I am calculating the cosine distance between two vector spaces by using Distances.jl package.
Since the vector spaces in comparison are large, I wanted to calculate cosine distances by using @threads. The problem is sequential for loop gives results faster than threaded version. I know that opening and closing threads might take time which in turn this might be the reason. But could someone read the threaded version, and could tell me the proper way of writing parallelized for loops in Julia ?

For minimal working example :

using Base.Threads
using Distances
X = rand(Int(200e3), 300);
X_sub = X[1:4000, :];
function sequenceCosine(X4k::Matrix, X::Matrix)
results = []
for i in 1:size(X4k, 1)
dist = Float64[]
for j in 1:size(X, 1)
push!(dist, cosine_dist(X4k[i, :], X[j, :]))
end
push!(results, dist)
end
return results
end
function parallelCosine(X_sub::Matrix, X::Matrix)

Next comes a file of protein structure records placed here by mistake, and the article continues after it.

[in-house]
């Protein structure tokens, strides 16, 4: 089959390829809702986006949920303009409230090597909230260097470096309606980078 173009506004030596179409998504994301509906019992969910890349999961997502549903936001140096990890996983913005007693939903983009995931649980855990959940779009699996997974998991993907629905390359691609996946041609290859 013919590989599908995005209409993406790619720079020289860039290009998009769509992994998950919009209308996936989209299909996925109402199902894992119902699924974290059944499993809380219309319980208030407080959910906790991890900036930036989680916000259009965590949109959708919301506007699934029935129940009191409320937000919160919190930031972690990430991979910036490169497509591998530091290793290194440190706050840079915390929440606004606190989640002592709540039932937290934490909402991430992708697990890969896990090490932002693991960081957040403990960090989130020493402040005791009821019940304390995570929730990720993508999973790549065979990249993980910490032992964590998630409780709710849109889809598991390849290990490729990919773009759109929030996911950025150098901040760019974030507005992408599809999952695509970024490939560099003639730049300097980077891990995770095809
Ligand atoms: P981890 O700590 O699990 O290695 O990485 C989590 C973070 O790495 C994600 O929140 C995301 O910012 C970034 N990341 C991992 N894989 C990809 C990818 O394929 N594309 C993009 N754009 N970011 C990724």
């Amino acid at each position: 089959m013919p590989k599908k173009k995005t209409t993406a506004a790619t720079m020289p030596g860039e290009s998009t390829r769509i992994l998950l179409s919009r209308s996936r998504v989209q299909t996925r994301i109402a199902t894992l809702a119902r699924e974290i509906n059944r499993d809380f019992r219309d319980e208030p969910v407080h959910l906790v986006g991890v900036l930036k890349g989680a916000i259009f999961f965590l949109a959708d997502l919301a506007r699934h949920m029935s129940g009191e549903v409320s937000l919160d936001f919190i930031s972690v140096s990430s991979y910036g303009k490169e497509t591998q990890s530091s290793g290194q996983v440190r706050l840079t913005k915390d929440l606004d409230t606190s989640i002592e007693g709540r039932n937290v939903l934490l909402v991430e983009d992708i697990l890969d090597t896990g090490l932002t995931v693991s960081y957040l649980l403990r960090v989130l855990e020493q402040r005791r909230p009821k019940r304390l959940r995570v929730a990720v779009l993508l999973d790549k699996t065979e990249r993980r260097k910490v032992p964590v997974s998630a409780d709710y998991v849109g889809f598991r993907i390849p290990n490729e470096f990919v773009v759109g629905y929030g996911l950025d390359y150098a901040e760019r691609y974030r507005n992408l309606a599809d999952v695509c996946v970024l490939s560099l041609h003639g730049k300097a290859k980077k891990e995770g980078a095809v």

r_threads = [Array{Float64}[] for i in 1:nthreads()];
T = div(size(X_sub, 1), nthreads()) # got 32 threads
for k in 0:(T - 1)
@threads for i in 1:nthreads()
dist = Float64[];
for j in 1:size(X, 1)
push!(dist, cosine_dist(X_sub[i + (nthreads() * k), :], X[j, :]));
end
push!(r_threads[threadid()], dist)
end
end
r_threads; # returns
end
@time result = sequenceCosine(X_sub, X);
@time result = parallelCosine(X_sub, X); # very similar time r.t. sequence version.

using Base.Threads
using Distances
using BenchmarkTools
function sequenceCosine(X_sub::Matrix, X::Matrix)
results = Matrix(undef, size(X_sub, 1), size(X, 1))
for i in 1:size(X_sub, 1)
for j in 1:size(X, 1)
results[i, j] = cosine_dist((@view X_sub[i, :]), (@view X[j, :]))
end
end
results
end
function parallelCosine(X_sub::Matrix, X::Matrix)
results = Matrix(undef, size(X_sub, 1), size(X, 1))
len = div(size(X_sub, 1), nthreads() - 1)
@threads for t in 1:nthreads()
for i in 1 + (t - 1) * len:min(t * len, size(X_sub, 1))
for j in 1:size(X, 1)
results[i, j] = cosine_dist((@view X_sub[i, :]), (@view X[j, :]))
end
end
end
results
end
X = rand(Int(200e2), 300);
X_sub = X[1:400, :];
result1 = sequenceCosine(X_sub, X);
result2 = parallelCosine(X_sub, X);